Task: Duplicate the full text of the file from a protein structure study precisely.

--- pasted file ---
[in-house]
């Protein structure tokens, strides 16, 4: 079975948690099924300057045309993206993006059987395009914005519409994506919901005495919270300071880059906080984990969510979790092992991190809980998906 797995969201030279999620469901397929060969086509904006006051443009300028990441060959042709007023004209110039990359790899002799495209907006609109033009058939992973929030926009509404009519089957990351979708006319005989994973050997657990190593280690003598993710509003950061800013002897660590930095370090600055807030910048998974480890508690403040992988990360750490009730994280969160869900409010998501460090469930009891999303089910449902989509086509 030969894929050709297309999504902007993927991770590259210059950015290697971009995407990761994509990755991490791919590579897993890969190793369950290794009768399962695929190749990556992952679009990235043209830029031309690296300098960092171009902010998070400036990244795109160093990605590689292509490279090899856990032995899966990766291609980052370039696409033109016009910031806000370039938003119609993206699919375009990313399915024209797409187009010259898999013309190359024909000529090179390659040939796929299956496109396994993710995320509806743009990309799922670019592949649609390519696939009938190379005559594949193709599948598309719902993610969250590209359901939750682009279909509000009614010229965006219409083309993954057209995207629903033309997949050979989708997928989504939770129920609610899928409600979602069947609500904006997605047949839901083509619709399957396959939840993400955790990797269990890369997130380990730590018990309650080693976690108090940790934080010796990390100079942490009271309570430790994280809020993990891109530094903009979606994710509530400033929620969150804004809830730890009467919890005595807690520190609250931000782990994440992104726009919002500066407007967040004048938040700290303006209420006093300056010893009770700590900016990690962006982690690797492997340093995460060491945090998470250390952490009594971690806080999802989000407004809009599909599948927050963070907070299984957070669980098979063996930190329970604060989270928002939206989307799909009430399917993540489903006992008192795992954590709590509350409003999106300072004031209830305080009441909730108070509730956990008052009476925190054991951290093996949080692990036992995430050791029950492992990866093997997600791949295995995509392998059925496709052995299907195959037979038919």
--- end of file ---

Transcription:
[in-house]
């Protein structure tokens, strides 16, 4: 079975948690099924300057045309993206993006059987395009914005519409994506919901005495919270300071880059906080984990969510979790092992991190809980998906 797995969201030279999620469901397929060969086509904006006051443009300028990441060959042709007023004209110039990359790899002799495209907006609109033009058939992973929030926009509404009519089957990351979708006319005989994973050997657990190593280690003598993710509003950061800013002897660590930095370090600055807030910048998974480890508690403040992988990360750490009730994280969160869900409010998501460090469930009891999303089910449902989509086509 030969894929050709297309999504902007993927991770590259210059950015290697971009995407990761994509990755991490791919590579897993890969190793369950290794009768399962695929190749990556992952679009990235043209830029031309690296300098960092171009902010998070400036990244795109160093990605590689292509490279090899856990032995899966990766291609980052370039696409033109016009910031806000370039938003119609993206699919375009990313399915024209797409187009010259898999013309190359024909000529090179390659040939796929299956496109396994993710995320509806743009990309799922670019592949649609390519696939009938190379005559594949193709599948598309719902993610969250590209359901939750682009279909509000009614010229965006219409083309993954057209995207629903033309997949050979989708997928989504939770129920609610899928409600979602069947609500904006997605047949839901083509619709399957396959939840993400955790990797269990890369997130380990730590018990309650080693976690108090940790934080010796990390100079942490009271309570430790994280809020993990891109530094903009979606994710509530400033929620969150804004809830730890009467919890005595807690520190609250931000782990994440992104726009919002500066407007967040004048938040700290303006209420006093300056010893009770700590900016990690962006982690690797492997340093995460060491945090998470250390952490009594971690806080999802989000407004809009599909599948927050963070907070299984957070669980098979063996930190329970604060989270928002939206989307799909009430399917993540489903006992008192795992954590709590509350409003999106300072004031209830305080009441909730108070509730956990008052009476925190054991951290093996949080692990036992995430050791029950492992990866093997997600791949295995995509392998059925496709052995299907195959037979038919």